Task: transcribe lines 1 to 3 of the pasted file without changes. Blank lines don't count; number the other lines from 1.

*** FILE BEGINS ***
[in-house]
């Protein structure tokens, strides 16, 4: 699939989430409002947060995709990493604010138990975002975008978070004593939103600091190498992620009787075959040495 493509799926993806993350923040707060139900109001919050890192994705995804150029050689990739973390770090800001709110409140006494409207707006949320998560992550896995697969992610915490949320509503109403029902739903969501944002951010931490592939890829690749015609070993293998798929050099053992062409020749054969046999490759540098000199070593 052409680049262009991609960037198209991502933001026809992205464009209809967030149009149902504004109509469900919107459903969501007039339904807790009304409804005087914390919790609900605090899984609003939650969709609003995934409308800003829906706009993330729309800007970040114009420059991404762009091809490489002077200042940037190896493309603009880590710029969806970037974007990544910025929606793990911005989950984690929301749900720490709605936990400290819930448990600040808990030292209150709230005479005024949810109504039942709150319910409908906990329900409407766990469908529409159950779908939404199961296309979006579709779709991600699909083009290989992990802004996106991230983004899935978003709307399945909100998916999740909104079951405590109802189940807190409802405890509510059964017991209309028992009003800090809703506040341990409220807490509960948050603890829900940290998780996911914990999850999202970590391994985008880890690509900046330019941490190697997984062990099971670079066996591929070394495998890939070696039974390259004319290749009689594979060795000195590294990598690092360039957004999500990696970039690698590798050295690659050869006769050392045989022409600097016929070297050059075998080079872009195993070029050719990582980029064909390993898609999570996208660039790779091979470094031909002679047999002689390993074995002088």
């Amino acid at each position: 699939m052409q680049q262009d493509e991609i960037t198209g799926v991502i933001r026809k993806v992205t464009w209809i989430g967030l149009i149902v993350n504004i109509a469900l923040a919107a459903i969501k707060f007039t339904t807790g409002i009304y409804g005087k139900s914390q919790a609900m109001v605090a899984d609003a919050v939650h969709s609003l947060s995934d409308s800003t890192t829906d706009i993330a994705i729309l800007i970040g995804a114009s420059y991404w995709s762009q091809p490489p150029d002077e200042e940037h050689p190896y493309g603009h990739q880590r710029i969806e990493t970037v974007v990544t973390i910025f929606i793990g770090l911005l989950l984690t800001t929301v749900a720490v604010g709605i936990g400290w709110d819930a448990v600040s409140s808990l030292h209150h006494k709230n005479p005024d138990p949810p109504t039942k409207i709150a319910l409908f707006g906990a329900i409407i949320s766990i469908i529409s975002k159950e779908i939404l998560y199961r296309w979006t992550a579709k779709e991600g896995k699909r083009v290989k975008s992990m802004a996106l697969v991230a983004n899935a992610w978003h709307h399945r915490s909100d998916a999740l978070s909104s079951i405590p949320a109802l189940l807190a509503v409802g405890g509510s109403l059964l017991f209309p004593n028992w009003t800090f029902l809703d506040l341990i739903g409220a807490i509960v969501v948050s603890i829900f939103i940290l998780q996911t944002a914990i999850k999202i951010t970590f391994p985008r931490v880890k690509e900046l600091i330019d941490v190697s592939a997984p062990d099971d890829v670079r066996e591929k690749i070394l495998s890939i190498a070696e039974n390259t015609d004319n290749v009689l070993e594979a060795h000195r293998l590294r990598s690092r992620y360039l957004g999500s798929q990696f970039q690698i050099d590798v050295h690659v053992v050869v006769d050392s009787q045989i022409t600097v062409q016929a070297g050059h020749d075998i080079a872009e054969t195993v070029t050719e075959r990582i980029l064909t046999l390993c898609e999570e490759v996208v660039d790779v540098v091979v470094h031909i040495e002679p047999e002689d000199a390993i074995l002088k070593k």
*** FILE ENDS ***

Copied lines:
[in-house]
């Protein structure tokens, strides 16, 4: 699939989430409002947060995709990493604010138990975002975008978070004593939103600091190498992620009787075959040495 493509799926993806993350923040707060139900109001919050890192994705995804150029050689990739973390770090800001709110409140006494409207707006949320998560992550896995697969992610915490949320509503109403029902739903969501944002951010931490592939890829690749015609070993293998798929050099053992062409020749054969046999490759540098000199070593 052409680049262009991609960037198209991502933001026809992205464009209809967030149009149902504004109509469900919107459903969501007039339904807790009304409804005087914390919790609900605090899984609003939650969709609003995934409308800003829906706009993330729309800007970040114009420059991404762009091809490489002077200042940037190896493309603009880590710029969806970037974007990544910025929606793990911005989950984690929301749900720490709605936990400290819930448990600040808990030292209150709230005479005024949810109504039942709150319910409908906990329900409407766990469908529409159950779908939404199961296309979006579709779709991600699909083009290989992990802004996106991230983004899935978003709307399945909100998916999740909104079951405590109802189940807190409802405890509510059964017991209309028992009003800090809703506040341990409220807490509960948050603890829900940290998780996911914990999850999202970590391994985008880890690509900046330019941490190697997984062990099971670079066996591929070394495998890939070696039974390259004319290749009689594979060795000195590294990598690092360039957004999500990696970039690698590798050295690659050869006769050392045989022409600097016929070297050059075998080079872009195993070029050719990582980029064909390993898609999570996208660039790779091979470094031909002679047999002689390993074995002088």
């Amino acid at each position: 699939m052409q680049q262009d493509e991609i960037t198209g799926v991502i933001r026809k993806v992205t464009w209809i989430g967030l149009i149902v993350n504004i109509a469900l923040a919107a459903i969501k707060f007039t339904t807790g409002i009304y409804g005087k139900s914390q919790a609900m109001v605090a899984d609003a919050v939650h969709s609003l947060s995934d409308s800003t890192t829906d706009i993330a994705i729309l800007i970040g995804a114009s420059y991404w995709s762009q091809p490489p150029d002077e200042e940037h050689p190896y493309g603009h990739q880590r710029i969806e990493t970037v974007v990544t973390i910025f929606i793990g770090l911005l989950l984690t800001t929301v749900a720490v604010g709605i936990g400290w709110d819930a448990v600040s409140s808990l030292h209150h006494k709230n005479p005024d138990p949810p109504t039942k409207i709150a319910l409908f707006g906990a329900i409407i949320s766990i469908i529409s975002k159950e779908i939404l998560y199961r296309w979006t992550a579709k779709e991600g896995k699909r083009v290989k975008s992990m802004a996106l697969v991230a983004n899935a992610w978003h709307h399945r915490s909100d998916a999740l978070s909104s079951i405590p949320a109802l189940l807190a509503v409802g405890g509510s109403l059964l017991f209309p004593n028992w009003t800090f029902l809703d506040l341990i739903g409220a807490i509960v969501v948050s603890i829900f939103i940290l998780q996911t944002a914990i999850k999202i951010t970590f391994p985008r931490v880890k690509e900046l600091i330019d941490v190697s592939a997984p062990d099971d890829v670079r066996e591929k690749i070394l495998s890939i190498a070696e039974n390259t015609d004319n290749v009689l070993e594979a060795h000195r293998l590294r990598s690092r992620y360039l957004g999500s798929q990696f970039q690698i050099d590798v050295h690659v053992v050869v006769d050392s009787q045989i022409t600097v062409q016929a070297g050059h020749d075998i080079a872009e054969t195993v070029t050719e075959r990582i980029l064909t046999l390993c898609e999570e490759v996208v660039d790779v540098v091979v470094h031909i040495e002679p047999e002689d000199a390993i074995l002088k070593k």